Star of Heaven: The Eton Choirbook Legacy
There can be few ensembles with such a close understanding of the late 15th-century music preserved in the Eton Choirbook and performances by The Sixteen have always been characterised by radiant high sopranos and deliciously bright altos supported by warmly crafted lower voices. This new album brings together Marian works from this famous manuscript with new compositions, specially commissioned by The Genesis Foundation, all united by the special sound of this ensemble.
There are three paired texts on this disc, beginning with Nesciens mater in a generous and expansive setting by Walter Lambe (1450-1504) followed by a new work by Joseph Phibbs (b1974), a contemplative homophony from which The Sixteen draw rich sonorities. The Ave Maria, mater Dei by William Cornysh (1465-1523), with all its nimble phrasing, is paired with a particularly sumptuous setting by Phillip Cooke (b1980) where two offstage sopranos swirl around a wonderfully atmospheric and transportive choral texture. Lambe’s Stella caeli is paired with an impassioned setting by Marco Galvani (b1994).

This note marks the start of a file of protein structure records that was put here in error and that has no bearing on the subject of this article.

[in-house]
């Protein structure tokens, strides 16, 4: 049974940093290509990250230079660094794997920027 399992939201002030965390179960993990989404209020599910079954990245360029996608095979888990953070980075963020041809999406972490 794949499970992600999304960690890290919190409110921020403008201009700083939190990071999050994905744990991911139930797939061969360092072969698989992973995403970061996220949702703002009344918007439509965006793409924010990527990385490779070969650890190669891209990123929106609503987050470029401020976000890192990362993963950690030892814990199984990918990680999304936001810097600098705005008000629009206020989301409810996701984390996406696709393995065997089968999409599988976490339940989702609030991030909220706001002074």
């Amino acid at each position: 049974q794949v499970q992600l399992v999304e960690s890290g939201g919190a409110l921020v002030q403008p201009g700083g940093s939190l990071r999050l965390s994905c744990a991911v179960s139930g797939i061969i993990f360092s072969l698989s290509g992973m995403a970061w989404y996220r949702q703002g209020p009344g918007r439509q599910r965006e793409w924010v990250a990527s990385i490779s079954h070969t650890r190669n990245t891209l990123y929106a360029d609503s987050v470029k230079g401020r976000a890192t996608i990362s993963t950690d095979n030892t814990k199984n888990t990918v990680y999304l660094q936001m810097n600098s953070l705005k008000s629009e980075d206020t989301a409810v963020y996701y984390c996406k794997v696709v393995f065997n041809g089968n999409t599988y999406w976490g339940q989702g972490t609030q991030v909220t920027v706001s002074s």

In the middle of this programme sits James MacMillan’s O virgo prudentissima, Tudor-esque in proportion and based on a surviving fragment by Robert Wylkynson (c1450-1515). These singers excel in each and every choral texture MacMillan uses, from humming to ‘heterophonic haze’. This is a sumptuous, statuesque work and an equally sumptuous and impressive performance which boasts a ravishing, high solo by Julie Cooper. The disc ends with Stephen Hough’s Hallowed, a poignant setting of four texts crossing religious boundaries in contemplation of the human experience. There is witty word-painting in his setting of ‘Staying the night in a mountain temple’ and an outpouring of joy in the Navajo Indian ‘Song of the Earth’, with its repeated phrase ‘all is beautiful’. For me, ‘Song of the Earth’ is slightly too careful in performance – ‘beautiful’ contains an unforgiving dipthong – but the luxuriant setting of ‘Pater noster’ led by the velvet tones of Ben Davies brings this superb album to a wonderful close.